No pay for 3 months how about the last 18 months?
I don’t want to pooh pooh the rally we have had recently. After 3 years or so of the governments from both sides of the Atlantic trying to “manage” the economy, some of the shackles are starting to break off. Europe does not even make front page news anymore, as the Euro is making some short term highs. Mario should thank Ben. Most, if not all, of the economic data has been improving, as houses are selling, and most businesses are generating decent earnings. With the super low interest rates and giant chunks of liquidity from the Fed the US is set to grow. I don’t know what Ben is going to do with his big balance sheet, but I guess he will figure that out. One stumbling block remains, and that is level of spending by the US government. The temporary stimulus of 2009 has become a permanent part of the spending landscape. The issue is priced out in the options.
In 2011, much of the volatility market was caught flat footed after the downgrade on the quality of US debt. That ignited a rally in the Treasury paper but shook equity markets down to post crisis lows. The Fiscal Cliff deal helped to bring in some revenue, but the government still seems incapable of cutting spending.
If you look, below was reflected in the term structure for the SPY or any of the big indexes on the close yesterday. The front 5 weeks of expiration is much lower than the mid-March cycle. The March and beyond implied volatility towers have higher IV that is not totally explained by normal contango. There was a small rally in very short term volatility in the cycle expiring Jan 25th. Those are the dark green buildings in the second column from the left.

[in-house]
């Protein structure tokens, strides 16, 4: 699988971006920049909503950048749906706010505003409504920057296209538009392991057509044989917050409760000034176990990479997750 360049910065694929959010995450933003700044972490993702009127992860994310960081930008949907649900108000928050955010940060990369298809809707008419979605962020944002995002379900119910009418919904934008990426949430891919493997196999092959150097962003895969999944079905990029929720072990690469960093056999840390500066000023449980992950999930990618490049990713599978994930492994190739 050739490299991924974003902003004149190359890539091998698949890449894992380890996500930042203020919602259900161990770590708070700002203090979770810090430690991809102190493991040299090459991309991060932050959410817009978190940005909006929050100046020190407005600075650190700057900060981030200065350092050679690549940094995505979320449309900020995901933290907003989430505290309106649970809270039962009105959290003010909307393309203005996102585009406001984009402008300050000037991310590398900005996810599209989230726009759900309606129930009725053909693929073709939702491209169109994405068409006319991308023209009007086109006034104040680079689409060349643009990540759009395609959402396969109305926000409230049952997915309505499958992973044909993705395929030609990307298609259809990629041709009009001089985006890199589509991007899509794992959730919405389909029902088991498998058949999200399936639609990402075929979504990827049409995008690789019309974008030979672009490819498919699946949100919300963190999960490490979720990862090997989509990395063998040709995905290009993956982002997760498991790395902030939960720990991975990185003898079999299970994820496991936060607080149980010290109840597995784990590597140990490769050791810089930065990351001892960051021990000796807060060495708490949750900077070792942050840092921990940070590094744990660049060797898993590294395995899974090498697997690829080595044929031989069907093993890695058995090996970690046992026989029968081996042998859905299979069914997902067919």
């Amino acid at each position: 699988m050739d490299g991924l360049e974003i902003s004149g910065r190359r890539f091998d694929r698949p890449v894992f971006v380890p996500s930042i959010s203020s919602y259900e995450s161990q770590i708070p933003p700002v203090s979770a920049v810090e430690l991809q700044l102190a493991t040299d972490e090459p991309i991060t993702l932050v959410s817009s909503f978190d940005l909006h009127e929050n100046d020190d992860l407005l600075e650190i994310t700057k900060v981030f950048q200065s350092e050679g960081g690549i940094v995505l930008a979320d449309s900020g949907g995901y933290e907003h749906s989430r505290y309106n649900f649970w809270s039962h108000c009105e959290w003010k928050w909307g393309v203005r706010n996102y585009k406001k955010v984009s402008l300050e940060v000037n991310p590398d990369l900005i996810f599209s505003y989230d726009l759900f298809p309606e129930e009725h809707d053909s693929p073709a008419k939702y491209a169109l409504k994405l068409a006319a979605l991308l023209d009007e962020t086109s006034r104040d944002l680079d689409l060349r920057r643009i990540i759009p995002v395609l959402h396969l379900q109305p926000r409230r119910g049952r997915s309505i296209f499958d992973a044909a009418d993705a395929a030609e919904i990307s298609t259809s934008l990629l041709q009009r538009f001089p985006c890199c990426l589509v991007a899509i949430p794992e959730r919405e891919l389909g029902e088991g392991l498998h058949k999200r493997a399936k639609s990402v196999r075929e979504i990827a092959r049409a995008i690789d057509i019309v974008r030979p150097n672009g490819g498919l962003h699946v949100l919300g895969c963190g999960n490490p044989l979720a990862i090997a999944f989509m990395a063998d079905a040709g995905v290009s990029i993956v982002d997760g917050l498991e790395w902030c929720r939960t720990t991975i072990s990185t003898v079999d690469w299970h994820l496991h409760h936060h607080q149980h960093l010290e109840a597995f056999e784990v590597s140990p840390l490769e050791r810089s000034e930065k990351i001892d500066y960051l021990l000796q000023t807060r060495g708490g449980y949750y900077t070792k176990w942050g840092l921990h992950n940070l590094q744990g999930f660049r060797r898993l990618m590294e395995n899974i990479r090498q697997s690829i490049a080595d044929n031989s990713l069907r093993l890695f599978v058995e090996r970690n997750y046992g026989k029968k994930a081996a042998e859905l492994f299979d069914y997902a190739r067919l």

Near the end of today, the market for short term IV imploded (see below). The announcement that the Republicans were offering to forgo pay unless they can pass a budget in 3 months took all of the steam out of the volatility. My guess is that some of the volatility will come back at some point in the haggling, but at least for the short term, the volatility market had the mark down near term pretty well pegged. At this point, we will go into next week without a politically contrived crisis on the horizon that is printed on a calendar, theoretically anyway.
I would like to see how all this shakes out. I still like the short term Iron Butterflies in the indexes with the realized volatility around 6%, while the market decides what to do.
This is the type of information we will train you to analyize in our gold course. If you needed help following this trade, you should be in that course. Register here, or call us (888) for more info.
Follow us on twitter: